- 'Work' can meaningfully improve lives, but not necessarily the way it exists today. Current 5-day workweeks are constructs of the industrial revolution and should not be taken as a given; isn't it crazy that humans historically worked far less than we do now? Things are changing yet again. Some people just really love their jobs - and that option is and maybe will always be available to them! But many more need things to change, and the unpredictability of the gig economy may not be for them. The workplace actually presents an awesome opportunity to learn new skills, celebrate teamwork, and work as a community toward something bigger. I don't think the future will be completely devoid of companies or offices, so the question becomes: how might we take the best of the workplace and use it to empower individuals to live more fully? I believe part-time work is part of the answer. I've been interviewing different employers that have made that shift toward part-time and I'm learning that a lot of times, change came because someone asked for it. The key is choice, and finding an employer where your ability to choose matters. My mom always says, if you don't ask you'll never get what you want. I'm compiling those interviews into a podcast and then book called Part-Time Wild (message me if you want to chat about it or know potential sponsors and collaborators!)
Dalai Lama wisdom. When asked what surprised him most about humanity, he answered:
"Man! Because he sacrifices his health in order to make money. Then he sacrifices money to recuperate his health. And then he is so anxious about the future that he does not enjoy the present; the result being that he does not live in the present or the future; he lives as if he is never going to die, and then dies having never really lived.”
- Managing unstructured time is SO different from managing structured time. When there are no deadlines or clear deliverables and only your own interests and personal goals driving your time, the way that you create structure for yourself is totally different from what may have worked in an office environment; to-do lists and discipline can take away fun. I created a tool for myself that helped keep this 'life work' both fun AND constantly progressing forward, but there are many others :)
- Develop a practical hard skill and you'll never go hungry. Having a tangible and always-in-demand hard skill makes going independent a lot easier. For example, my uncle is a real estate broker, with 10 years as a barber under his belt, which he can always lean on if he needs work. When I was at Deloitte, one of my mentors called this having a 'cash-cow': you'd have the work that you wanted to do, and the work you could easily get staffed on when the pickings were slim. In my case, it's designing and developing websites - a skill I picked up at age 13 that my parents said would be useless (ha!). For others, it may be teaching yoga, writing/editing, or photography. This hard skill helped me find fun work during the 'in-between' periods when I was still figuring things out, or when consulting or startup stuff were lighter. Several of you wrote me asking how to market these skills and land a project - it's a longer conversation, but one thing I found really powerful is: manifestation. I learned from my friend Jackie to put it out in the universe as an affirmative 'I am doing __' or 'I am a __', rather than 'I would like to do __' or 'I'm trying to __'. You'll be surprised what serendipitous opportunities you attract just through your own manifestation - I certainly was.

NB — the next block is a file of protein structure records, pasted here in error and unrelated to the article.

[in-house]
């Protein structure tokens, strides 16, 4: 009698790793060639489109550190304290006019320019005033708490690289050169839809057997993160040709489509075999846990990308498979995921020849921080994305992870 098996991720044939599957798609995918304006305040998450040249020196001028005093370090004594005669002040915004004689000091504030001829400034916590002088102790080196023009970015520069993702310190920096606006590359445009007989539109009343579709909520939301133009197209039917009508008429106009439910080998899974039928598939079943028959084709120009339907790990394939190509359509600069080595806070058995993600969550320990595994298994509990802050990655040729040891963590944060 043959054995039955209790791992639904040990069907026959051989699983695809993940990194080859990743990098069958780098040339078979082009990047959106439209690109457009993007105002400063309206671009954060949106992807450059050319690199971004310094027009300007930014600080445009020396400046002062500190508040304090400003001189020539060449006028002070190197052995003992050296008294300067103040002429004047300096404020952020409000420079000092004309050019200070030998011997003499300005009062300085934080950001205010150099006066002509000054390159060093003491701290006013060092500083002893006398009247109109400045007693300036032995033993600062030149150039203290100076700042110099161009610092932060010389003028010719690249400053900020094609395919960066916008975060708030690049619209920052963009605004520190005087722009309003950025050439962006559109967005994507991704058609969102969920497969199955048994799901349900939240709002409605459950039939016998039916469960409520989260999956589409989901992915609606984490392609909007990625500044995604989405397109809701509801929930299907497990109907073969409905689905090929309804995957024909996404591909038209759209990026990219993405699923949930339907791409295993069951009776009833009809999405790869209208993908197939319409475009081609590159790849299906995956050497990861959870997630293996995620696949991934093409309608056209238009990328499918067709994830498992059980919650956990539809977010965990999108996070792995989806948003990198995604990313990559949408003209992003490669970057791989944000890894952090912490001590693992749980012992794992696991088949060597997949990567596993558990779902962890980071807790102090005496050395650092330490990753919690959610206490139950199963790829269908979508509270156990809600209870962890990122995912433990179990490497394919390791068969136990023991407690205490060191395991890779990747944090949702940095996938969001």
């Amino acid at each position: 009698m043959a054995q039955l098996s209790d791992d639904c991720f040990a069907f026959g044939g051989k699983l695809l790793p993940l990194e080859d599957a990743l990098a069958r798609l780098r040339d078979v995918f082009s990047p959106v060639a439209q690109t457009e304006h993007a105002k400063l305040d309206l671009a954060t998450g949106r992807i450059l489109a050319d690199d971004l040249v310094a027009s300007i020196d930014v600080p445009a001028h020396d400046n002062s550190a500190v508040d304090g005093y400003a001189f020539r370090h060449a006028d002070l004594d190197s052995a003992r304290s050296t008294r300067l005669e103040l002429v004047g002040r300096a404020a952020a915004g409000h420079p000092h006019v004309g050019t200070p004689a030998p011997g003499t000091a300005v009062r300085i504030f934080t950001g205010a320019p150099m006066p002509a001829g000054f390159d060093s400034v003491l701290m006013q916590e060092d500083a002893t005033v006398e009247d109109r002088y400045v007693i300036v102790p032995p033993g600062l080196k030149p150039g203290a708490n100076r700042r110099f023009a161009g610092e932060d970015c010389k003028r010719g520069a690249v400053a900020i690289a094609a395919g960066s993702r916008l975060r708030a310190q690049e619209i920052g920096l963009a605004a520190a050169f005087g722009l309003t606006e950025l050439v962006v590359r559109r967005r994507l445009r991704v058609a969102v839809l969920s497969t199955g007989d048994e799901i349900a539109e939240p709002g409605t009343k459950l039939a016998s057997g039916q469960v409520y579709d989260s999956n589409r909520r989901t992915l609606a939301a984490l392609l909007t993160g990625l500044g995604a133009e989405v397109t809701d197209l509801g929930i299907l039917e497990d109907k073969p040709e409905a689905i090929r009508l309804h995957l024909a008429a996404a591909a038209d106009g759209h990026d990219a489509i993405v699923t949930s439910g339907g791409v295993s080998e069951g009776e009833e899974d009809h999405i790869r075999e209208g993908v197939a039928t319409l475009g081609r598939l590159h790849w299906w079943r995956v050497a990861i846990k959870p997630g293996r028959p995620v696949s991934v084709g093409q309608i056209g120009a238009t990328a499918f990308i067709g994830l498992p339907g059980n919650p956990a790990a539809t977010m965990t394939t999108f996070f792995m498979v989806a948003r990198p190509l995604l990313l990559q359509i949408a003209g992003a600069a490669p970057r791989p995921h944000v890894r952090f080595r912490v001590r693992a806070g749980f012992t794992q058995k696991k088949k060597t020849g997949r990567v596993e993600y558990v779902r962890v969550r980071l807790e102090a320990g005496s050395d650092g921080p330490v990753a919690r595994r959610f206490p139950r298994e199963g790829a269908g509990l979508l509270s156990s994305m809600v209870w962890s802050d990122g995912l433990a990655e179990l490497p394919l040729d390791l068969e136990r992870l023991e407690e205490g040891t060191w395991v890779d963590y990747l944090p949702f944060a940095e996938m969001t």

- Educate yourself (and your kids and your employees) on financial literacy ASAP. It's so important to make sure women and minorities are properly financially educated! I found the 401K/HSA process so overwhelming when I was at Deloitte (I'm a Questioner), as a result, I wasn't receiving either of those benefits for a year. Fast forward a few years, I find myself in that position again with tax and incorporation stuff. Stuff I wish I'd learned sooner!
- And finally, the big punchline a lot of you emailed about: passive income alleviates a lot of financial pressure -- but it does take time to build. There are a lot of ways to become financially sufficient in this world (yes, all legal), and many of them can be done with minimal upkeep on the side. Many believe that:
(A) passive income is limited to real estate - and thus is capital intensive and inaccessible,
(B) it's as effortless as Tim Ferriss sets it out to be, and
(C) what works for one person will work for them too.
In reality, there's a whole slew of options, it takes WORK to set up and to maintain, and the key is to find something that doesn't feel like work to you. As I've been exploring, I've bucketed dozens of different passive income ideas into: sharing knowledge, sharing assets, providing access, providing tools, and outsourcing/automation. I've committed to writing more about the income sources I've played with and ways to make financial independence socioeconomically accessible. It's too much to share in this update so it'll be in a separate one (if you're this list you'll get an email when it's live).
There's a great concept in Mark Manson's Subtle Art of Not Giving a F*ck:
Whatever you do in life will be a struggle, so you need to find the struggle that’s right for you.
If the goat didn't get your attention I thought the llama might. We got to spend a night at a llama sanctuary for Joe's birthday and another at a goat/goose farm when my little brother was visiting! (August and March, 2019)
Highlights and favorite moments